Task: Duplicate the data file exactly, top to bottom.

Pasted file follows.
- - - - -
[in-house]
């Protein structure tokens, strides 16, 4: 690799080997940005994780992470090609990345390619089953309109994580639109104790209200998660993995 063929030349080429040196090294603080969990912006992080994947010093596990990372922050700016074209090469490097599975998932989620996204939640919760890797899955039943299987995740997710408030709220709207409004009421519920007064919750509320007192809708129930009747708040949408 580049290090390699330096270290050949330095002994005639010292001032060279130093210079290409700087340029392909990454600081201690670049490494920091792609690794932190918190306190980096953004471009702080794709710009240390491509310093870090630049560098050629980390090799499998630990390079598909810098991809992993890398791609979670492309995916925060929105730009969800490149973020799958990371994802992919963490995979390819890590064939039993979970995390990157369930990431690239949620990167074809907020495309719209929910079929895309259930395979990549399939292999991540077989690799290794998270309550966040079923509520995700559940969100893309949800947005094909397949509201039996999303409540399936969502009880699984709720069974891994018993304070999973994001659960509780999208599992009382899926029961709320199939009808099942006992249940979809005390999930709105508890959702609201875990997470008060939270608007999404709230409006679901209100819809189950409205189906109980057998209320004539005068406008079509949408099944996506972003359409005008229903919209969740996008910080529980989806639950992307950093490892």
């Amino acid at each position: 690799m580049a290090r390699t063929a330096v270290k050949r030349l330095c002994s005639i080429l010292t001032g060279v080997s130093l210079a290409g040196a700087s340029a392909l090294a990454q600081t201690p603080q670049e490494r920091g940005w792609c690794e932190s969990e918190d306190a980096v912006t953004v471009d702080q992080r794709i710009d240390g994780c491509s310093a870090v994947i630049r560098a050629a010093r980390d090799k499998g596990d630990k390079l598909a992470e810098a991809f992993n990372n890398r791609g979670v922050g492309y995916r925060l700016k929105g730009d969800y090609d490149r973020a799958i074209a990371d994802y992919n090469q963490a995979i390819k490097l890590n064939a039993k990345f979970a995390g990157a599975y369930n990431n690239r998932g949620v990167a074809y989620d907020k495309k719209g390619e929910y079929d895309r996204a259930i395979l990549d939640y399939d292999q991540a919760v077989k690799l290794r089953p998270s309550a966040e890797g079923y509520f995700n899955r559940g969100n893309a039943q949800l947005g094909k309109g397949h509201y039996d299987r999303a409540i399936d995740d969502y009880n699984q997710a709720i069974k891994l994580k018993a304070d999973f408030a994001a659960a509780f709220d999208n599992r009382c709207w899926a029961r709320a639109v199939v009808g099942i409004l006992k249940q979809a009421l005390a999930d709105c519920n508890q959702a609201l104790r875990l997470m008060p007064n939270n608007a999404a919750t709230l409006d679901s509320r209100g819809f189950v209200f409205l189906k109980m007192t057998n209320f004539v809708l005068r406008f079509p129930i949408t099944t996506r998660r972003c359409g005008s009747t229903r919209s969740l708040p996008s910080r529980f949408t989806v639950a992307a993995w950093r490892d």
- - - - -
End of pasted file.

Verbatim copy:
[in-house]
């Protein structure tokens, strides 16, 4: 690799080997940005994780992470090609990345390619089953309109994580639109104790209200998660993995 063929030349080429040196090294603080969990912006992080994947010093596990990372922050700016074209090469490097599975998932989620996204939640919760890797899955039943299987995740997710408030709220709207409004009421519920007064919750509320007192809708129930009747708040949408 580049290090390699330096270290050949330095002994005639010292001032060279130093210079290409700087340029392909990454600081201690670049490494920091792609690794932190918190306190980096953004471009702080794709710009240390491509310093870090630049560098050629980390090799499998630990390079598909810098991809992993890398791609979670492309995916925060929105730009969800490149973020799958990371994802992919963490995979390819890590064939039993979970995390990157369930990431690239949620990167074809907020495309719209929910079929895309259930395979990549399939292999991540077989690799290794998270309550966040079923509520995700559940969100893309949800947005094909397949509201039996999303409540399936969502009880699984709720069974891994018993304070999973994001659960509780999208599992009382899926029961709320199939009808099942006992249940979809005390999930709105508890959702609201875990997470008060939270608007999404709230409006679901209100819809189950409205189906109980057998209320004539005068406008079509949408099944996506972003359409005008229903919209969740996008910080529980989806639950992307950093490892």
């Amino acid at each position: 690799m580049a290090r390699t063929a330096v270290k050949r030349l330095c002994s005639i080429l010292t001032g060279v080997s130093l210079a290409g040196a700087s340029a392909l090294a990454q600081t201690p603080q670049e490494r920091g940005w792609c690794e932190s969990e918190d306190a980096v912006t953004v471009d702080q992080r794709i710009d240390g994780c491509s310093a870090v994947i630049r560098a050629a010093r980390d090799k499998g596990d630990k390079l598909a992470e810098a991809f992993n990372n890398r791609g979670v922050g492309y995916r925060l700016k929105g730009d969800y090609d490149r973020a799958i074209a990371d994802y992919n090469q963490a995979i390819k490097l890590n064939a039993k990345f979970a995390g990157a599975y369930n990431n690239r998932g949620v990167a074809y989620d907020k495309k719209g390619e929910y079929d895309r996204a259930i395979l990549d939640y399939d292999q991540a919760v077989k690799l290794r089953p998270s309550a966040e890797g079923y509520f995700n899955r559940g969100n893309a039943q949800l947005g094909k309109g397949h509201y039996d299987r999303a409540i399936d995740d969502y009880n699984q997710a709720i069974k891994l994580k018993a304070d999973f408030a994001a659960a509780f709220d999208n599992r009382c709207w899926a029961r709320a639109v199939v009808g099942i409004l006992k249940q979809a009421l005390a999930d709105c519920n508890q959702a609201l104790r875990l997470m008060p007064n939270n608007a999404a919750t709230l409006d679901s509320r209100g819809f189950v209200f409205l189906k109980m007192t057998n209320f004539v809708l005068r406008f079509p129930i949408t099944t996506r998660r972003c359409g005008s009747t229903r919209s969740l708040p996008s910080r529980f949408t989806v639950a992307a993995w950093r490892d």